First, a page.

Oh dear; now there's a perfect example of what I mean about my gift (some gift) for miscommunication. I'm very aware that there are high standards maintained here ... and I'm very grateful that no one would suggest, let alone attempt to follow through with, an online diagnosis. Please chalk it up to me thinking out loud and exploring concepts ... all very clumsily.

Having read what you had to say about the Axis II dx and pondered on it some, I realize I was operating under a misapprehension, and I appreciate the clarification.

I'm going to have to re-read your discussion regarding "Mad or Bad" before I even know what questions I might have. This presents an attractive challenge ... for another day when I have hopefully chased down at least a few of my AWOL brain cells :) The chronic student in me gets frustrated a lot these days, but she's a stubborn old thing ...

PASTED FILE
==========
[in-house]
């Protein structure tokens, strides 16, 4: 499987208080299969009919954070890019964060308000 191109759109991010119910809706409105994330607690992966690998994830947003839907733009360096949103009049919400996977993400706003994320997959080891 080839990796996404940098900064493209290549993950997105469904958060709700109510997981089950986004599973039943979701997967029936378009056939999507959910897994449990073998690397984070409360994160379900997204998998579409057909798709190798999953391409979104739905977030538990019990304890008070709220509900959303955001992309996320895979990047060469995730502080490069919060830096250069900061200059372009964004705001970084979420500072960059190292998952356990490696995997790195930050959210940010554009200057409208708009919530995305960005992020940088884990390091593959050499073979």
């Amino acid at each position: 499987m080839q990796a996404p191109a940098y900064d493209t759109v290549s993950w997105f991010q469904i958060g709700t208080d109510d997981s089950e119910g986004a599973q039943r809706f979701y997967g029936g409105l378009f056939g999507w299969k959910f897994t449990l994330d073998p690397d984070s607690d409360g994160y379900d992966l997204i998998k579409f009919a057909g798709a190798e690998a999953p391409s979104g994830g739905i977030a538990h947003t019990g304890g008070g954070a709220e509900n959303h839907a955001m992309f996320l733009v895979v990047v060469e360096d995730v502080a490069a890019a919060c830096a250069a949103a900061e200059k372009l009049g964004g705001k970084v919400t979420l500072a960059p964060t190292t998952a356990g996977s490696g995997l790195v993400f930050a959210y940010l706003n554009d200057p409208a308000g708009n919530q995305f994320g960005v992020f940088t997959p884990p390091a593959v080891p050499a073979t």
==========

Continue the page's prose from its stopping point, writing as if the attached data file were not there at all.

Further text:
Meanwhile, if I find a "smilie" for open mouth/change feet, would you add it to the collection? :D

Cheers
 

David Baxter

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No, there was nothing wrong with your post (apart from being a little off-topic for the thread). I was merely clarifying the basis for my response.
 

Justaday

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6